UK minister: Israel wants 'permanent standoff' with Iran

UK minister: Israel wants 'permanent standoff' with Iran
British Foreign Secretary tells parliament that Israel would have rejected any Iran deal as Tel Aviv wanted permanent confrontation with Tehran.
2 min read
16 July, 2015
Hammond said that to reject the deal would not have been in UK interests [Getty]

Britain's foreign secretary said Israel wants a "permanent standoff" with Iran and suggested it wouldn't have welcomed any kind of nuclear deal.

Philip Hammond told Parliament on Wednesday that Israel "doesn't want any deal with Iran." He was responding to opposition lawmaker Ian Austin, who criticised the deal struck between Iran and the West aimed at keeping Tehran from building a nuclear bomb. Austin said the agreement "utterly dismayed" Israel. 

Hammond replied: "I think the question you have to ask yourself is what kind of a deal would have been welcomed in Tel Aviv." He added: "Israel wants a permanent state of standoff and I don't believe that's in the interests of the region, I don't believe it's in our interest."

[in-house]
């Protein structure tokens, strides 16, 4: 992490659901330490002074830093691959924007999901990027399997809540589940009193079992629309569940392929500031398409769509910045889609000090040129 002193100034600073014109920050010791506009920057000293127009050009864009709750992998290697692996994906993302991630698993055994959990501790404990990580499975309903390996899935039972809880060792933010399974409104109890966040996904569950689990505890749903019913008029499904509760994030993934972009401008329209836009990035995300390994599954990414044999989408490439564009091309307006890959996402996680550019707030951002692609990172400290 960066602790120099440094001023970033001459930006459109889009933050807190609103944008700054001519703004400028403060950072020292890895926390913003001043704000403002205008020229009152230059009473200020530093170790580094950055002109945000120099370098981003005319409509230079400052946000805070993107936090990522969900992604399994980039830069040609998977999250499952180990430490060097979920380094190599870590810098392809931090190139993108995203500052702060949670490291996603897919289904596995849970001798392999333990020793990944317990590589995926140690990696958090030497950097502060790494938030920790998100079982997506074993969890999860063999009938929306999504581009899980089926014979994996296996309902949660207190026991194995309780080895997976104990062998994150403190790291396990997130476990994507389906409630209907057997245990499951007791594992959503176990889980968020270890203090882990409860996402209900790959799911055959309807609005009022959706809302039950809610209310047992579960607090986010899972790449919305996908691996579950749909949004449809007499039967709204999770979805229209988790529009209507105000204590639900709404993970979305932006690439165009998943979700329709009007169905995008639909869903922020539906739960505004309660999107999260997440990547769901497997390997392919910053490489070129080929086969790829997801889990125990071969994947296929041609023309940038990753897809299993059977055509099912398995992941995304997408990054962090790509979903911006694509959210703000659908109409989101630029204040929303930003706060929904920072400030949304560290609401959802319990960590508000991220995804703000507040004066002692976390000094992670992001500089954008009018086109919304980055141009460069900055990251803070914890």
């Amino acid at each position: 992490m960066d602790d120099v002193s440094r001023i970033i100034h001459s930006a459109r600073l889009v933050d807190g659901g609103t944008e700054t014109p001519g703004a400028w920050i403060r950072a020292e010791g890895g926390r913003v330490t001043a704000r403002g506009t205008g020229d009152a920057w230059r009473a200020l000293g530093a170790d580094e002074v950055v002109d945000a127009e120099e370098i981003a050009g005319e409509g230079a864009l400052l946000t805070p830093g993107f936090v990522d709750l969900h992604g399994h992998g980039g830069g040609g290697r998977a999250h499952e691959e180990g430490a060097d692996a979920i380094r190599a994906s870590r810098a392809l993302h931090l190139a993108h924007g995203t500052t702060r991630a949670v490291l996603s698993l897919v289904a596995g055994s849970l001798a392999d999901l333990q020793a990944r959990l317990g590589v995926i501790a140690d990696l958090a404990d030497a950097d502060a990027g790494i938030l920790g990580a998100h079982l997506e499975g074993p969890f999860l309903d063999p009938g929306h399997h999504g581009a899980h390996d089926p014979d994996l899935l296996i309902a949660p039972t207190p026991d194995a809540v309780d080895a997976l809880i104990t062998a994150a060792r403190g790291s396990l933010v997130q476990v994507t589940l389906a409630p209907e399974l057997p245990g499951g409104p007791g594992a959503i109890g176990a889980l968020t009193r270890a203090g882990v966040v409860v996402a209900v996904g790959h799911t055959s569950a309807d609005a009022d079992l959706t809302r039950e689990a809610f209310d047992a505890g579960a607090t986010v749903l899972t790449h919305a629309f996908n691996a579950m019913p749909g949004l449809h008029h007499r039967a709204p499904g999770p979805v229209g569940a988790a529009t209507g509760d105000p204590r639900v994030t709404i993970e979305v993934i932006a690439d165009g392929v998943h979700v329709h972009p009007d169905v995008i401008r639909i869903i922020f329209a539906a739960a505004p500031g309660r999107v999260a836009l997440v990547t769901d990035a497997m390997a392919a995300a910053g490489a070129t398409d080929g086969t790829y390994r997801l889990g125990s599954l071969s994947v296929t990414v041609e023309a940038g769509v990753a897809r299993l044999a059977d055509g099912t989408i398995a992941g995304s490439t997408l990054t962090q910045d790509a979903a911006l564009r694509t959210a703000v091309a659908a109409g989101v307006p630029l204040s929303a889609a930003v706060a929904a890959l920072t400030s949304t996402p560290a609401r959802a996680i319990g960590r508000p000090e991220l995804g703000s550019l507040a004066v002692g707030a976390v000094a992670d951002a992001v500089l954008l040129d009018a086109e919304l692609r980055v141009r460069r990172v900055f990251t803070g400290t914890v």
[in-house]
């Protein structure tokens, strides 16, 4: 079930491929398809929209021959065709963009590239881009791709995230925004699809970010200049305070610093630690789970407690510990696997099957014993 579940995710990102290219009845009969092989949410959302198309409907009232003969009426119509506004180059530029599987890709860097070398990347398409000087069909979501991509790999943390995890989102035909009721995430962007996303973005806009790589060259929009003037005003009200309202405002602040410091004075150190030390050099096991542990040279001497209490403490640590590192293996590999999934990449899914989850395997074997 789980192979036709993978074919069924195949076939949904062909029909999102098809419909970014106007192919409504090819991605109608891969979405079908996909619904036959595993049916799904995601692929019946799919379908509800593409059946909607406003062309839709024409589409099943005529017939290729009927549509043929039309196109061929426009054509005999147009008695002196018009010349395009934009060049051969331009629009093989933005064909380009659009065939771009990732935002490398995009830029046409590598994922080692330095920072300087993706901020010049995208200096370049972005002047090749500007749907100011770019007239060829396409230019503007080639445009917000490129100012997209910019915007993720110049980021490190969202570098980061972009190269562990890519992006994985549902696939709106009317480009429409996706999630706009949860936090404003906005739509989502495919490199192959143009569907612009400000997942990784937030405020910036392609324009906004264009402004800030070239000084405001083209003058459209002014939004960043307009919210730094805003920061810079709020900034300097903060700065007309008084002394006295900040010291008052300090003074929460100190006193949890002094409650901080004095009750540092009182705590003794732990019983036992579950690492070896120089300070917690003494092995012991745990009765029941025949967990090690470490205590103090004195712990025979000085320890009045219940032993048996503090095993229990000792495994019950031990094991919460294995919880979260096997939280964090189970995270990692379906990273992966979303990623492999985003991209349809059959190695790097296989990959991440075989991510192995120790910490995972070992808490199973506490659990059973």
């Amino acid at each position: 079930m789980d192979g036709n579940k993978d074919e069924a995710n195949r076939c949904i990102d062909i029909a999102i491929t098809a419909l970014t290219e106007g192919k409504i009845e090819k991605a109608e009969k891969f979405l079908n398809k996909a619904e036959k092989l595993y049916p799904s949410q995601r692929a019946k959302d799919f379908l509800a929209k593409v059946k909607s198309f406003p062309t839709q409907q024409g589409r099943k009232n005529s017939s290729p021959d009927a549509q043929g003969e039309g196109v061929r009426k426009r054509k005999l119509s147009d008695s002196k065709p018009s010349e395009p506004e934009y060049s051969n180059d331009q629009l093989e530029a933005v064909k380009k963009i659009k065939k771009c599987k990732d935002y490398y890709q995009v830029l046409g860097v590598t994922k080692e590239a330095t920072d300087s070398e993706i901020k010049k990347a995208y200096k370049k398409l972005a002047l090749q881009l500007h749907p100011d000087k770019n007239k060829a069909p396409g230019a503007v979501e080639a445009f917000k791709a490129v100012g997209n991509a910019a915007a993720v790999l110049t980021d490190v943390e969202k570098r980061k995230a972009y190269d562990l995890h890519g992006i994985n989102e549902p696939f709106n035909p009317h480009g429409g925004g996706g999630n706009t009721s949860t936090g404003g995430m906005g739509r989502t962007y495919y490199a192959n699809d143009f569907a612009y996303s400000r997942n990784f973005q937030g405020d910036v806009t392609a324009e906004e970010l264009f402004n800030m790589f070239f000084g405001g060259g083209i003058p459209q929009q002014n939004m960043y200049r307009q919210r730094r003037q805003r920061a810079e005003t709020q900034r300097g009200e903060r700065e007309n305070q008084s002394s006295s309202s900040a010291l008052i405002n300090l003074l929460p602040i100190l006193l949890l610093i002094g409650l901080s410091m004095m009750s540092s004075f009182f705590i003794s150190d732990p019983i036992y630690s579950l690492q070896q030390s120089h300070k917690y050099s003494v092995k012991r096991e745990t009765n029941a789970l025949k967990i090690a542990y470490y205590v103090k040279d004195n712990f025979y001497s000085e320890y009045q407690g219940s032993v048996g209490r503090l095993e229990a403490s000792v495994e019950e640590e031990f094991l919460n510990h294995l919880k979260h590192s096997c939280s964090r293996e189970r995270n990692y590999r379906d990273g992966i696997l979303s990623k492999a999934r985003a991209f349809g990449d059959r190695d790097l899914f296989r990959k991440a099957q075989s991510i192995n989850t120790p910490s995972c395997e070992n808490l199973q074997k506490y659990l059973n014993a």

Hammond said he was traveling to Israel later and will meet with Prime Minister Benjamin Netanyahu Thursday to urge him to take a more pragmatic approach. 

"He has made clear that he intends to fight it all the way and that Israel will seek to use its influence in the US Congress to obstruct the progress of the deal," Hammond said. "I am confident that that action will not succeed. I am also confident that Israel has shown time and again that it can be pragmatic."  

Embassies will reopen

Philip Hammond also confirmed that Britain hopes to re-open its embassy in Tehran before the end of the year.

After more than a decade of negotiations, Iran agreed on Tuesday to long-term curbs on a nuclear programme, in return, the United States, European Union and United Nations will lift sanctions and unfreeze billions of dollars of Iranian assets. 

"I very much hope that we will be in a position to re-open our respective embassies before the end of the year," Hammond said in parliament. The re-opening was dependent on resolving some technical issues, he added, without elaborating. 

Diplomatic relations were suspended and the British embassy was closed after hundreds of Iranian demonstrators stormed the building in November 2011.